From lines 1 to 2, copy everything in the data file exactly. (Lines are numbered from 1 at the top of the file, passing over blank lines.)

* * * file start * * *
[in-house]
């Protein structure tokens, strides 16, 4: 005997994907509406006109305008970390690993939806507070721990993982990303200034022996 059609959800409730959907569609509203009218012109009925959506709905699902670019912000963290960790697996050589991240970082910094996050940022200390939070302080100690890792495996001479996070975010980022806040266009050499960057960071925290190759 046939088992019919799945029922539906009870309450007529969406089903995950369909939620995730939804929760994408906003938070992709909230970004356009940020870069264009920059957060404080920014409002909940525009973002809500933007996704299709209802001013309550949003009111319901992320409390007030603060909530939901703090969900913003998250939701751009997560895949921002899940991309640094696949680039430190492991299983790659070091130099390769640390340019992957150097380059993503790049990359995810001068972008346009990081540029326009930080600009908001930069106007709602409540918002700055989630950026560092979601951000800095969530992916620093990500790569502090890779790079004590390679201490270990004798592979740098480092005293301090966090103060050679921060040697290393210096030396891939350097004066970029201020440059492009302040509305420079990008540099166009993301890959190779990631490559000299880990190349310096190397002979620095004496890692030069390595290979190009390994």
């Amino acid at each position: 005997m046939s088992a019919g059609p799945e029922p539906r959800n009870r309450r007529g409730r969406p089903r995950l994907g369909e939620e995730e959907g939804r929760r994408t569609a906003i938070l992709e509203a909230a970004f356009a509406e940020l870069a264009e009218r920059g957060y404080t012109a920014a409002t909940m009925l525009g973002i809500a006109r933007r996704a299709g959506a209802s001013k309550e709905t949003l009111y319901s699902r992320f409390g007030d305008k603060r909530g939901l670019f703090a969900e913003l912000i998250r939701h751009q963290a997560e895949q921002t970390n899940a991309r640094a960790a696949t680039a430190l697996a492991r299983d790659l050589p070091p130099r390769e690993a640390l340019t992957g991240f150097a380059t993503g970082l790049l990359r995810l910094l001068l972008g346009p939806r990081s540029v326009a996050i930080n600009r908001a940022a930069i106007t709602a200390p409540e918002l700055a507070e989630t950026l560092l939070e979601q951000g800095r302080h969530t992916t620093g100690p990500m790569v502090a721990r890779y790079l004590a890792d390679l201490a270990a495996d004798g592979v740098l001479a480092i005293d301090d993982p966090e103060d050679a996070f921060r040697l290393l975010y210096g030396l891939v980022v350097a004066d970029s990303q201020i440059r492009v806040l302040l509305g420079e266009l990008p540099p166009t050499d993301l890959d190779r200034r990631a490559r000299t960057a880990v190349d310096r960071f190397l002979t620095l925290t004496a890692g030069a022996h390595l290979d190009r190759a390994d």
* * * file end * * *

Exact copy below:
[in-house]
């Protein structure tokens, strides 16, 4: 005997994907509406006109305008970390690993939806507070721990993982990303200034022996 059609959800409730959907569609509203009218012109009925959506709905699902670019912000963290960790697996050589991240970082910094996050940022200390939070302080100690890792495996001479996070975010980022806040266009050499960057960071925290190759 046939088992019919799945029922539906009870309450007529969406089903995950369909939620995730939804929760994408906003938070992709909230970004356009940020870069264009920059957060404080920014409002909940525009973002809500933007996704299709209802001013309550949003009111319901992320409390007030603060909530939901703090969900913003998250939701751009997560895949921002899940991309640094696949680039430190492991299983790659070091130099390769640390340019992957150097380059993503790049990359995810001068972008346009990081540029326009930080600009908001930069106007709602409540918002700055989630950026560092979601951000800095969530992916620093990500790569502090890779790079004590390679201490270990004798592979740098480092005293301090966090103060050679921060040697290393210096030396891939350097004066970029201020440059492009302040509305420079990008540099166009993301890959190779990631490559000299880990190349310096190397002979620095004496890692030069390595290979190009390994």